It's shaping up to be a good year for the small and medium-sized enterprises (SME) sector, with owners investing far more in their businesses in 2018 than they did towards the end of last year — and an expert says this may be attributed partly to the "Cyril Spring" effect.
Retail Capital CEO, Karl Westvig, who has observed SMEs taking more risks and putting their concepts and products on the market, says this confidence is in part owing to increased positivity in the SME sector since the appointment of President Cyril Ramaphosa.
"On the back of positive business sentiment flowing from the Cyril Ramaphosa election as president and the new Cabinet, with visible signs of anti-corruption and policy certainty, we have seen hugely increased levels of applications," Westvig said.
From July to September last year, Westvig says demand for finance was subdued owing to seasonal downturns, "especially through the negative political sentiment leading up to the ANC elective conference".
By October through to December, however, application for finance volumes were up by 70 percent, which he attributes to businesses needing to restock ahead of a busy peak season.
Regionally, Western Cape and Gauteng had increases of 80 percent, but KwaZulu-Natal saw an increase of just 35 percent. The most notable change came from the restaurant and food and beverage industries, with a 100 percent increase in applications for funding ahead of and around the festive season compared with the previous quarter.
These levels of applications have continued into the new year from January to March, and Westvig expects to see further positivity and growth in the months to come.
Retailers are definitely trading up and are reinvesting in their businesses through increased stock levels and business expansion as well as refurbishing and renovating.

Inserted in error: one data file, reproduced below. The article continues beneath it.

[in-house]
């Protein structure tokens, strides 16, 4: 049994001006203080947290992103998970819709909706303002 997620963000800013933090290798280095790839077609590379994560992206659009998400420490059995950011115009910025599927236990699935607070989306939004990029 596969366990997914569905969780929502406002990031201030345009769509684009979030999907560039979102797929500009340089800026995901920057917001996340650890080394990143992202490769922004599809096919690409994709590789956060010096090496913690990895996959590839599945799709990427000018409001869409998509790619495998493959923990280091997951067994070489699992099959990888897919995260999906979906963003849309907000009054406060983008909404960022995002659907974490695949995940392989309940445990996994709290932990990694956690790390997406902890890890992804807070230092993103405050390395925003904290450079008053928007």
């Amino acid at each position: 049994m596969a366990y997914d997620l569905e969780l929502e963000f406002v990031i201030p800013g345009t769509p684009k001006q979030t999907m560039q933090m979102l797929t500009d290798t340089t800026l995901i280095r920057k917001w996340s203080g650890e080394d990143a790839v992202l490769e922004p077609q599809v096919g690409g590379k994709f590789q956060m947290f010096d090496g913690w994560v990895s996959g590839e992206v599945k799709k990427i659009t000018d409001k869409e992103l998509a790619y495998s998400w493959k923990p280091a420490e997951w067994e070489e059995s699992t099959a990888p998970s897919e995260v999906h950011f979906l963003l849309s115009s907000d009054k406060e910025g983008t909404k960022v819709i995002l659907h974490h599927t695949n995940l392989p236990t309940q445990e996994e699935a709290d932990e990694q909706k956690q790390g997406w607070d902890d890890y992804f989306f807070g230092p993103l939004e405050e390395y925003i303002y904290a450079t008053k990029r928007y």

"The volume growth from the fourth quarter of 2017 to the first quarter of 2018 decreased by just one percent, during a time where we normally witness a much larger decrease after the festive season. The building and construction retailers were down 20 percent and restaurants were down 16 percent in funding applications, but the wellness sector increased by 53 percent on the last quarter," said Westvig.
"Retailers are definitely trading up and are reinvesting in their businesses through increased stock levels and business expansion as well as refurbishing and renovating. This also has a knock-on effect of hiring more staff, which is positive for the economy."
Now is the time to invest and take risks. If you're smart about your business, it will pay off in the long-term.
Westvig further attributes the rise of confidence in the SME sector to a rise in entrepreneurs in a bid to combat the country's unemployment rates.
"With South Africa's unemployment rate at 26.7 percent — more than a quarter of the population — it stands to reason that more and more people are taking the entrepreneurial route and launching their own products and businesses," said Westvig.
"The fact that new businesses are being launched, and more and more businesses are expanding and growing, is promising for both decreasing the unemployment rate and for boosting the economy."
While the state of the economy cannot be changed overnight, Westvig says the country is in a far better place for the growth of the SME sector.
"Now is the time to invest and take risks. If you're smart about your business, it will pay off in the long term," he concludes.